I am fortunate in that one of my colleagues here at GQ is the unbelievably talented Chelsea Cardinal. She had read a draft of my book in the very early stages, years before I even had a publisher. She loved it and enthusiastically told me she’d like to work on the cover when the manuscript sold. When Scribner and Nan Graham bought the book, I asked Nan if she would consider going out of house for the jacket design, and I mentioned Chelsea to her.
Chelsea and I talked about the jacket a bit, but it was all her vision. She and I looked at a number of archival images from my family scrapbooks. Chelsea felt it was important to use a photo, since that would reinforce that this is a true story.
Chelsea created five or so versions of the jacket, each involving treatments incorporating different photos she culled from my father’s scrapbooks. The photo you see on the jacket was one of the photos that we had narrowed it down to. I loved all of the designs she showed me. But when Chelsea showed me this one, we both knew it was the strongest.
The photo is of my mother and father, taken a year before they were married. They are at the wedding of a friend/colleague from the Chicago Tribune. The photo was shot by a man named Ron Bailey, who was a Tribune photographer and had been hired to shoot the wedding. My father was one of the groomsmen. I believe it was 1960 when it was taken. I found the photo in one of my father’s scrapbooks and had always liked it. It shows my parents young and in the midst of falling in love.
Like I said, when I saw the cover, I just knew. Working at GQ with Chelsea, as well as Fred Woodward—they create so much amazing imagery. Chelsea is a master in taking a story and creating a spread in the magazine that hooks the reader and sells the story. It’s an honor to work with her. Working with her and Fred, I’ve had my eye educated to what works and also knowing “it”—a great visual treatment of a story—when you see it.
A good cover intrigues you. I truly believe it makes you want to pick up the book. It goes back to what I said there about working in magazines—we are so conscious of our responsibility and opportunity to grab the reader each time they turn the page. In a split-second, they come to a story opener, and in that split second, if they don’t see a headline and a deck and a visual treatment that grabs them and intrigues them and provokes them…well, they turn the page and you lose them. Every page is a reminder of the responsibility.
I (and I would believe Chelsea did, too) approached my book jacket with that knowledge: let’s create a strong, arresting “poster” for the book that intrigues a book buyer and makes them want to pick up the book and learn more.
—Michael Hainey, author
Designing the cover for After Visiting Friends was special for a couple of reasons. First of all because the author, Michael Hainey, is a good friend of mine. So there was a direct and ongoing conversation between author and designer that I think must be fairly rare in publishing these days. Perhaps this relationship also imposed more pressure to really make a cover that felt indisputable since we both felt that involving another designer—as happens with books that go through several rounds by different designers before a cover is settled upon—would not be an option here.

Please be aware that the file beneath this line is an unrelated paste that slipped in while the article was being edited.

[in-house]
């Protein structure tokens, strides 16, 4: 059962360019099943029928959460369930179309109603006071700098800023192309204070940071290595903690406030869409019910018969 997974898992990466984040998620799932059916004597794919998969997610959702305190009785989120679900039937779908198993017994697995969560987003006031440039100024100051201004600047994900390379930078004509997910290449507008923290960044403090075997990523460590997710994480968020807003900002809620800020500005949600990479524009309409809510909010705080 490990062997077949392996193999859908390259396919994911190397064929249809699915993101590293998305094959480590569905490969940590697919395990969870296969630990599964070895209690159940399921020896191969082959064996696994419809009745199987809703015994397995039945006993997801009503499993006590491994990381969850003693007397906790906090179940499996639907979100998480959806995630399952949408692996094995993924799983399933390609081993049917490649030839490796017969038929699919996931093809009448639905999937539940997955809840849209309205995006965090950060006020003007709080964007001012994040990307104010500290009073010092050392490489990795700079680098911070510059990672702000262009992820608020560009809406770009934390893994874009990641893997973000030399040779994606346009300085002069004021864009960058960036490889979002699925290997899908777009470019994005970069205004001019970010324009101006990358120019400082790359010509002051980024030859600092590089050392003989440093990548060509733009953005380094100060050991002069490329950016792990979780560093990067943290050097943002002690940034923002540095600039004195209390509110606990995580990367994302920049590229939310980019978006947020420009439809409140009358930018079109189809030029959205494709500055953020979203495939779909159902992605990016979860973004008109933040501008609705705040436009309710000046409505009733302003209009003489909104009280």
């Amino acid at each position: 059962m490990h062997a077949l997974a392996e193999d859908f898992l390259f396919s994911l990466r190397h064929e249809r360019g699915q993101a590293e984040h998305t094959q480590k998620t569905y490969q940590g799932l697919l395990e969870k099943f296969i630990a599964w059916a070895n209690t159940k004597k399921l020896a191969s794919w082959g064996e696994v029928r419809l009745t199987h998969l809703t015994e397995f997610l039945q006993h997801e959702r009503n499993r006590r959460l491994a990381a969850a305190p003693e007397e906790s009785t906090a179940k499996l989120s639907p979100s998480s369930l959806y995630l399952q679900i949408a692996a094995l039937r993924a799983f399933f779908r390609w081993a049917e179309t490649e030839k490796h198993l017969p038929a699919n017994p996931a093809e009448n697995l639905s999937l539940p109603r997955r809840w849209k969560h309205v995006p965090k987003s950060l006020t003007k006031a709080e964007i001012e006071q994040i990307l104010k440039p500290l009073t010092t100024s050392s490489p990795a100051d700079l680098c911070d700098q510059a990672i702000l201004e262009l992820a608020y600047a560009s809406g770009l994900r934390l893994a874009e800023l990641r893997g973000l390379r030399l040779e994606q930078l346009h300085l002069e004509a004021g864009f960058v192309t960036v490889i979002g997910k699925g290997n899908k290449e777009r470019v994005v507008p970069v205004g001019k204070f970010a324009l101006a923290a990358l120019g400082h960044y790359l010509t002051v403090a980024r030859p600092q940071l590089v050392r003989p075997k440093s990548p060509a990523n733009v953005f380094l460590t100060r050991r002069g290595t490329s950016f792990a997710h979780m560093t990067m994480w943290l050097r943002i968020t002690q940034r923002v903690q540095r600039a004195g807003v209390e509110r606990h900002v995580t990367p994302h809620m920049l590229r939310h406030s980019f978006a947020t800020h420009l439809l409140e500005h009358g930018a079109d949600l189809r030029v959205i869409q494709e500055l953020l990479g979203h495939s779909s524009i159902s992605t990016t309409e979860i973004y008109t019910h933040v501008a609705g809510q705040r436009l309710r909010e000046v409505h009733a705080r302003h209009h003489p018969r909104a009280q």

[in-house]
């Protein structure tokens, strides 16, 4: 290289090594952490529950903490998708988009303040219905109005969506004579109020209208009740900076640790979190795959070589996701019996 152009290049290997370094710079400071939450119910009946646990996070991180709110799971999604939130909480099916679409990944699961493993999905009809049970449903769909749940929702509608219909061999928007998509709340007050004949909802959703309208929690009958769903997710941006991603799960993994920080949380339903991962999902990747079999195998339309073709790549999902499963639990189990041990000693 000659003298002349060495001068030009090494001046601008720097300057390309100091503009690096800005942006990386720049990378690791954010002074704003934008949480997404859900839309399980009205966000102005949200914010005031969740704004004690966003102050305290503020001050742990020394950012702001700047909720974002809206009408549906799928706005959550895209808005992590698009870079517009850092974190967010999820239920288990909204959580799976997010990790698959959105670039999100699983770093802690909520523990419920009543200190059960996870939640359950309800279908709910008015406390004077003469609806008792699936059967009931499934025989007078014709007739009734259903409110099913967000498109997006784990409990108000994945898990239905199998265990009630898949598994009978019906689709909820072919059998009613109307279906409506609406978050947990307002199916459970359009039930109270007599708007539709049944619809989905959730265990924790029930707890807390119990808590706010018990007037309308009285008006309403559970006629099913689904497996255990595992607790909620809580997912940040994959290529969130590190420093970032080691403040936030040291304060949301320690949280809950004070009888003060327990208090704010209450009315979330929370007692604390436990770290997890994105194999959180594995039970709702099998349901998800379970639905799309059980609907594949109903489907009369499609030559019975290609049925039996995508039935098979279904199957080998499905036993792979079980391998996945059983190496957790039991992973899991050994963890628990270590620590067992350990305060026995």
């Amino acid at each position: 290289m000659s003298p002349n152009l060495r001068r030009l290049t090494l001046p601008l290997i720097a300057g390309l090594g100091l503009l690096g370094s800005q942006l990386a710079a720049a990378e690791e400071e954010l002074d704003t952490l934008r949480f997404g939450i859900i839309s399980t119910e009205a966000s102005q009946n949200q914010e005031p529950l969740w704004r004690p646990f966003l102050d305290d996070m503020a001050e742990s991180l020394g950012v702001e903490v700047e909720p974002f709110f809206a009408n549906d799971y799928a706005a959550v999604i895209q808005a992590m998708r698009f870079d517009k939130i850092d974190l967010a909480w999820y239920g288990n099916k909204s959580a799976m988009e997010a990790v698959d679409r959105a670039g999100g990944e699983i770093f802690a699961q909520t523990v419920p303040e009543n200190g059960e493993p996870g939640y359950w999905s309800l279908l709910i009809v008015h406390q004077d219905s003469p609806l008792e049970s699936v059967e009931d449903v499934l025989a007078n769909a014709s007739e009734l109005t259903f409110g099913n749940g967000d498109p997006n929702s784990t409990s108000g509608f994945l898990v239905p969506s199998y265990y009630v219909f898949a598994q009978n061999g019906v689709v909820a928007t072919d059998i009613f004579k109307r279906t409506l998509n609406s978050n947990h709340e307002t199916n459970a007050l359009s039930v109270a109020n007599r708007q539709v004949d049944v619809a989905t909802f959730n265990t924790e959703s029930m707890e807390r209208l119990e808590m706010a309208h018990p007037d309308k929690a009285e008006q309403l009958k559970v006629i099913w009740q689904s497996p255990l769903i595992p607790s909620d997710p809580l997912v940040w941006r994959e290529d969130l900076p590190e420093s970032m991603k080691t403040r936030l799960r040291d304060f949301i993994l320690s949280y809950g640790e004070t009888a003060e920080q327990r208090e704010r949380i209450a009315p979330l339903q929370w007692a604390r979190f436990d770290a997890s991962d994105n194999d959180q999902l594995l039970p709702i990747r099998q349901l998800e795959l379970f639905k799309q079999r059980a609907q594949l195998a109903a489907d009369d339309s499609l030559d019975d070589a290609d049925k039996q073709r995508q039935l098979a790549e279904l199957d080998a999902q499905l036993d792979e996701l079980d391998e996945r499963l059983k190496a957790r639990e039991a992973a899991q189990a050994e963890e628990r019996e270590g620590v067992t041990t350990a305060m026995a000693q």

The other reason is that I was an early reader of the manuscript, actually reading it a few times, and watched it evolve as Michael was writing it. After my first reading we agreed that I would work on the cover, but that was well over a year, maybe even two, before I would actually sit down to start my sketches. Being one of those who produce their best work under pressure, I decided not to think about the cover too much, not to let any images settle in my head, until there was a deadline in sight.
There are some themes running through the book that in turn drove the cover design. Memories (and their selective nature), mystery, family and heritage, nostalgia, curiosity, inquisition—these last two being the motivation for blurring the photo. I like the way that a blurred photograph engages the viewer. There’s an active feeling of trying to discover more information, a desire to bring the image into focus. As a visual metaphor for a man’s search for answers to his family secrets, a blurred family photograph is very fitting.Michael and I had spent some time looking through his collection of family photos and I scanned several of them for potential cover use. There were a few that I tried with the same centered type treatment, but the one of Michael’s mother and father was most alluring and the clear favorite.
Besides old photos, there were odd pieces of memorabilia such as Michael’s father’s Chicago Tribune press passes from the 1960s. I was drawn to these as unintentional design pieces. Solid black type (often Futura) on a bold, flat, primary-colored background.
I like the way Futura has of evoking a vintage aesthetic but was hesitant to further add to the frequency of its use. I chose LL Brown, by Lineto, which takes some personality cues from Futura, but specific details of the characters are quieter and not immediately recognizable the way Futura’s are.
When it came to the production of the jacket, I really wanted the photo to feel like a real photo so I chose a super glossy UV coating which would contrast with the flat white border to mimic a Polaroid print. It’s a nice example of the production adding richness to the design.
I wanted to make a cover for Michael’s book that felt pure and honest, like the story, and I hope I have done that.
—Chelsea Cardinal, designer